American Psychological Association apologizes for contributing to systemic racism



“The American Psychological Association failed in its role leading the discipline of psychology, was complicit in contributing to systemic inequities, and hurt many through racism, racial discrimination, and denigration of people of color, thereby falling short on its mission to benefit society and improve lives,” the group said in a news release.

“APA is profoundly sorry, accepts responsibility for, and owns the actions and inactions of APA itself, the discipline of psychology, and individual psychologists who stood as leaders for the organization and field,” it added.

The group adopted the apology and two other resolutions relating to racism and health equity on Friday after they were approved unanimously by its governing body.

“For the first time, APA and American psychology are systematically and intentionally examining, acknowledging and charting a path forward to address their roles in perpetuating racism,” APA President Jennifer F. Kelly said in a statement.

Kelly, also the director of the Atlanta Center for Behavioral Medicine, said the resolutions are part of a “long process of reconciliation and healing” and are aimed to guide the association and the discipline as they move forward.

The organization said it has been complicit in systemic racism and eugenics for decades by “upholding the myth of White superiority.”

Psychology has accepted Whiteness as the standard and “presented other races as inferior, marginal, or unnatural,” the group said.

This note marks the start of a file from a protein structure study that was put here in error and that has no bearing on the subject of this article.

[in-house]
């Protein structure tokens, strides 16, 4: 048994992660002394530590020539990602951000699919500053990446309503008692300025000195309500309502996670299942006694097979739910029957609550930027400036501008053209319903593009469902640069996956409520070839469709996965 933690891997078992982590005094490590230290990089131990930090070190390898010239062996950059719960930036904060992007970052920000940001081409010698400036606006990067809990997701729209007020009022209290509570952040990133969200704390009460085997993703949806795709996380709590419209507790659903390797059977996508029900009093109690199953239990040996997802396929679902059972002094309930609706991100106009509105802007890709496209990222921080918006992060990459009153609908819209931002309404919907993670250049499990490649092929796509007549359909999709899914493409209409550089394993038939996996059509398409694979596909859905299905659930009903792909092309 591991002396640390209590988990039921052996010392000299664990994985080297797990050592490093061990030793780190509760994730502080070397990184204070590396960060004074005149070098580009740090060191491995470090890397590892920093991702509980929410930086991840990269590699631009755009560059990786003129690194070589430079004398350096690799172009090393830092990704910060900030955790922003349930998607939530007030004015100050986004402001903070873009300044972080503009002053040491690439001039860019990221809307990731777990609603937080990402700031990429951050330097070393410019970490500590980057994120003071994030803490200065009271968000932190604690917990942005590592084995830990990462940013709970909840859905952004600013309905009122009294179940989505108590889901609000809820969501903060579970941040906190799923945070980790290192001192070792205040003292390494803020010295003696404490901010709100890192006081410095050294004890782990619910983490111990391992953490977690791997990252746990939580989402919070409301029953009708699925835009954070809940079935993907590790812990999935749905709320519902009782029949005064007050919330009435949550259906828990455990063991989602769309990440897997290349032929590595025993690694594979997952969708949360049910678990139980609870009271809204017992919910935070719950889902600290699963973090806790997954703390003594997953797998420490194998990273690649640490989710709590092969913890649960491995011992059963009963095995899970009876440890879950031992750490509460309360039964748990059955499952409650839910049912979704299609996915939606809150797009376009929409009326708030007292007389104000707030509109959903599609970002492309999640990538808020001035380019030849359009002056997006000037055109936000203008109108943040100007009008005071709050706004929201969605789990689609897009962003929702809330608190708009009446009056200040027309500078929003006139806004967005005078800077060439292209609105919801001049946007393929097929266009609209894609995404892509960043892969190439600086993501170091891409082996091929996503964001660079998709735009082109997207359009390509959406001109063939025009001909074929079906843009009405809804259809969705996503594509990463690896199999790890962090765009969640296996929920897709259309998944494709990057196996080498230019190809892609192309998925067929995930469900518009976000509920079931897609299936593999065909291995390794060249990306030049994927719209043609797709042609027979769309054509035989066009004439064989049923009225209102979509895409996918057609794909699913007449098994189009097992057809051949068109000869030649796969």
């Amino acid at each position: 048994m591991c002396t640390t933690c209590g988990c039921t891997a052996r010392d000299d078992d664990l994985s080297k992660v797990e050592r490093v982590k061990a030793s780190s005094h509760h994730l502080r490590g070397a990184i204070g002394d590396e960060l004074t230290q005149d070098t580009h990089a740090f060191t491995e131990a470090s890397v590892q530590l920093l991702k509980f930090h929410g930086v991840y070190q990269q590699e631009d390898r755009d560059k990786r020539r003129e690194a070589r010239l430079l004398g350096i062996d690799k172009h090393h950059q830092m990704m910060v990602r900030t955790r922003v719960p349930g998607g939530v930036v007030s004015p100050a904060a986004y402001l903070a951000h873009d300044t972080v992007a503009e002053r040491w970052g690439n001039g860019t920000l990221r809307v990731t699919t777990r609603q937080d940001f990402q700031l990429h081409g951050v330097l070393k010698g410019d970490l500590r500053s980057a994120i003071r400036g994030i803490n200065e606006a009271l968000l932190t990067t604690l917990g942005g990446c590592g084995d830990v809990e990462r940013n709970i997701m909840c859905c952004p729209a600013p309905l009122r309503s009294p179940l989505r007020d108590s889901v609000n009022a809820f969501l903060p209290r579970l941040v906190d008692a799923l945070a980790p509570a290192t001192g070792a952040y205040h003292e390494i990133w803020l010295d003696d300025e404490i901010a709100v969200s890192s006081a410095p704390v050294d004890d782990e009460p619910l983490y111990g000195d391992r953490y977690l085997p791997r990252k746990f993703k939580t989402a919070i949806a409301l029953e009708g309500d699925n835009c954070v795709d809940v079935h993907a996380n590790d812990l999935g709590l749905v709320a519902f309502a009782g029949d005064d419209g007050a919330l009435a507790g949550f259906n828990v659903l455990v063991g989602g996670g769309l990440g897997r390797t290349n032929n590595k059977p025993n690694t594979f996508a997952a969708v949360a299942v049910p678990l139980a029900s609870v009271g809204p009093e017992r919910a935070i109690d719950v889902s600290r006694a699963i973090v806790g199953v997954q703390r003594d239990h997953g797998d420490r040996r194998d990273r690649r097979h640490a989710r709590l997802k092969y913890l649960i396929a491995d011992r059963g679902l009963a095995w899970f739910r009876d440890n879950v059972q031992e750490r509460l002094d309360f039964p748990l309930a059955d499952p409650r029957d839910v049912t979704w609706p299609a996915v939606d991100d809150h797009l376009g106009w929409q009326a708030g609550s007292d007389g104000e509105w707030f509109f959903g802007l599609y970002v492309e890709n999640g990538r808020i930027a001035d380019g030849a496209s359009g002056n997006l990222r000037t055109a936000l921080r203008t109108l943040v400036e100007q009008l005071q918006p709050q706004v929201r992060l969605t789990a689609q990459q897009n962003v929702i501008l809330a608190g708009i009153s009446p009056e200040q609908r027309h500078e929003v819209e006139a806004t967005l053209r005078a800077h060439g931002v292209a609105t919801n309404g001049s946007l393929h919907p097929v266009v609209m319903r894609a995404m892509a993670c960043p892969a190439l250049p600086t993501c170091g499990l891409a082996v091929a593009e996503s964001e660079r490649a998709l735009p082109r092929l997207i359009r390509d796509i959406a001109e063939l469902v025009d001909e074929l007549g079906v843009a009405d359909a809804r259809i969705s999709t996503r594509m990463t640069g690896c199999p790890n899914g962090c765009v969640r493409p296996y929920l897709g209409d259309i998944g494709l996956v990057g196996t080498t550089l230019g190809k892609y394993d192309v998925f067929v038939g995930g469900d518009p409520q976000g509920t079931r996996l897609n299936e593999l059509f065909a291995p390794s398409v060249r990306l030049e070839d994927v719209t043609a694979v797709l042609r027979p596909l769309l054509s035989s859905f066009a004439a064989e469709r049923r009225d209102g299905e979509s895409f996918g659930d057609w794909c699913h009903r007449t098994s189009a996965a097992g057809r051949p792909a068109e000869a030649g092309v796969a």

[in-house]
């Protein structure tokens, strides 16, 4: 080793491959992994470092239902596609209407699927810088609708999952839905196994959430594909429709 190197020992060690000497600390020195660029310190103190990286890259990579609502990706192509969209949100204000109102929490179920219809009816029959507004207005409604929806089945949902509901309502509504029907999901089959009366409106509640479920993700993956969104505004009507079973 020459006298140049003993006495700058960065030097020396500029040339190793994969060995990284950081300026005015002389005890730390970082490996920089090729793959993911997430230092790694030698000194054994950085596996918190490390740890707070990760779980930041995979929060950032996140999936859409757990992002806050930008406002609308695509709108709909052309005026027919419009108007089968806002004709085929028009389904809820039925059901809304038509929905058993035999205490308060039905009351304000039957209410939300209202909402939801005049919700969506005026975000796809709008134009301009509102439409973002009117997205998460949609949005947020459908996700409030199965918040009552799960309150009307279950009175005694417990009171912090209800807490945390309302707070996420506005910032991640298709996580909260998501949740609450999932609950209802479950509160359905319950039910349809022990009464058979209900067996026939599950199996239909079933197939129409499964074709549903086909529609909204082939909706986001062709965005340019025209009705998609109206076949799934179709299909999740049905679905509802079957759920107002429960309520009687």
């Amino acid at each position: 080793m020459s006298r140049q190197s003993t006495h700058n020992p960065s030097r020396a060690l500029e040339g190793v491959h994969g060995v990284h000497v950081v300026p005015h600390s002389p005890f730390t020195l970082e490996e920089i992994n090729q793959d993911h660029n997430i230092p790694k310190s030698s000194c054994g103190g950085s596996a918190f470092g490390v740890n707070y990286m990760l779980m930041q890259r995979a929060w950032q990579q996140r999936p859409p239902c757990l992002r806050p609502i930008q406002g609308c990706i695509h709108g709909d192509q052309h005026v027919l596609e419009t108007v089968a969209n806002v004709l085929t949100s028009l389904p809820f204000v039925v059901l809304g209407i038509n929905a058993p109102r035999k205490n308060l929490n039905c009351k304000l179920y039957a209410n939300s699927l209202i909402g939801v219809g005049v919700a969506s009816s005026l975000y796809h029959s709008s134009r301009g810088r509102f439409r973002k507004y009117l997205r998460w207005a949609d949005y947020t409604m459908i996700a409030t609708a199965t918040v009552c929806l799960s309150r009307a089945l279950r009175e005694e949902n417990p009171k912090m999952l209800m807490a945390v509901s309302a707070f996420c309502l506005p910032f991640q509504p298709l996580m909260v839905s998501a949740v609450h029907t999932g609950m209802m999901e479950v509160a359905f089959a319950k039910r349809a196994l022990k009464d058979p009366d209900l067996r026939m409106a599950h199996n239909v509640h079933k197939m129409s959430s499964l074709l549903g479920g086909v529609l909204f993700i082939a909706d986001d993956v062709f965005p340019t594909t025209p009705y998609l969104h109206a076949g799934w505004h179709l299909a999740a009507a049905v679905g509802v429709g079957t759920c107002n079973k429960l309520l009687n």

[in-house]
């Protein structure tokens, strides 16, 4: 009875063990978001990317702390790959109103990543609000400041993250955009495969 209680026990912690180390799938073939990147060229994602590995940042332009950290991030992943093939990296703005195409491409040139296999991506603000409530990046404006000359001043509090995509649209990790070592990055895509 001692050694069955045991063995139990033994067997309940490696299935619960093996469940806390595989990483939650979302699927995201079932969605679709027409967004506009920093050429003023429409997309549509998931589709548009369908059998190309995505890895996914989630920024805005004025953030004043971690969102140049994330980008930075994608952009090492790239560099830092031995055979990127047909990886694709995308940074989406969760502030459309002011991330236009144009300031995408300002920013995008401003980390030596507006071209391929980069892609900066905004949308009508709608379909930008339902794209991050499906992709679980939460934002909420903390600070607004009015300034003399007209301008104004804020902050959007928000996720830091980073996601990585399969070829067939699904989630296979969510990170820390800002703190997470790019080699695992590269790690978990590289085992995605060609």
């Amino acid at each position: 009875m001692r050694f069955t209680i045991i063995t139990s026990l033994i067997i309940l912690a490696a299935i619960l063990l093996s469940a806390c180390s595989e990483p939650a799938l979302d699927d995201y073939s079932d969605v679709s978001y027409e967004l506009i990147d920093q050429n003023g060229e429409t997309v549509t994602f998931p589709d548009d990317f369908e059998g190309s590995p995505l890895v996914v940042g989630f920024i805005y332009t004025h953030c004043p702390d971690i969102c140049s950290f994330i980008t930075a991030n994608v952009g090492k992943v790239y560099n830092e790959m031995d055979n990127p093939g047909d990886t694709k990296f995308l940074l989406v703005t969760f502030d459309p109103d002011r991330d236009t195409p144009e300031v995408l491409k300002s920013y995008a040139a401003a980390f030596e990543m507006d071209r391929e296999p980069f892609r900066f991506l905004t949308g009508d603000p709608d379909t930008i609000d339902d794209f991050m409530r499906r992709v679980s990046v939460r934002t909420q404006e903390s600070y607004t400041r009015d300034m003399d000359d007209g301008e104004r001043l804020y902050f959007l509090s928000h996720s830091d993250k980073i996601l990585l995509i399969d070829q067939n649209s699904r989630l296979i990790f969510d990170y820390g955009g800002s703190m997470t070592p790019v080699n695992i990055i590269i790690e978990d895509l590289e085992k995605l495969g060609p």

White men established the APA in 1892 and many of them contributed to methods that perpetuated systemic racism, such as promoting eugenics, the APA said.

“Psychologists created, promoted, and administered psychological tests, intelligence tests, educational assessments, and interventions that were normed on White samples, culturally-biased, and discriminated against people of color,” the APA said.

Along with the resolutions, the APA published a chronology from 1869 to the present that details events, research and practices within the psychology field that harmed communities of color or contributed to racism.

The review was conducted by the Cummings Center for the History of Psychology at the University of Akron and commissioned by the APA.

This historical review, the APA says, shows that psychologists have created, sustained, and promoted a view of people of color as deficient or damaged; used psychological science and practice to support segregated and subpar education for people of color, and failed to speak out against the framework of the government-run boarding schools for Indigenous children in the United States.

The APA said it is only starting to apologize to communities of color and plans to continue examining other forms of “destructive social hierarchies” beyond racism.

The group’s CEO has been directed to develop a long-term plan to help the group implement the goal of the resolutions, which include numerous recommendations about how psychology can be used toward equity in education, the criminal justice system, workplaces and health care.



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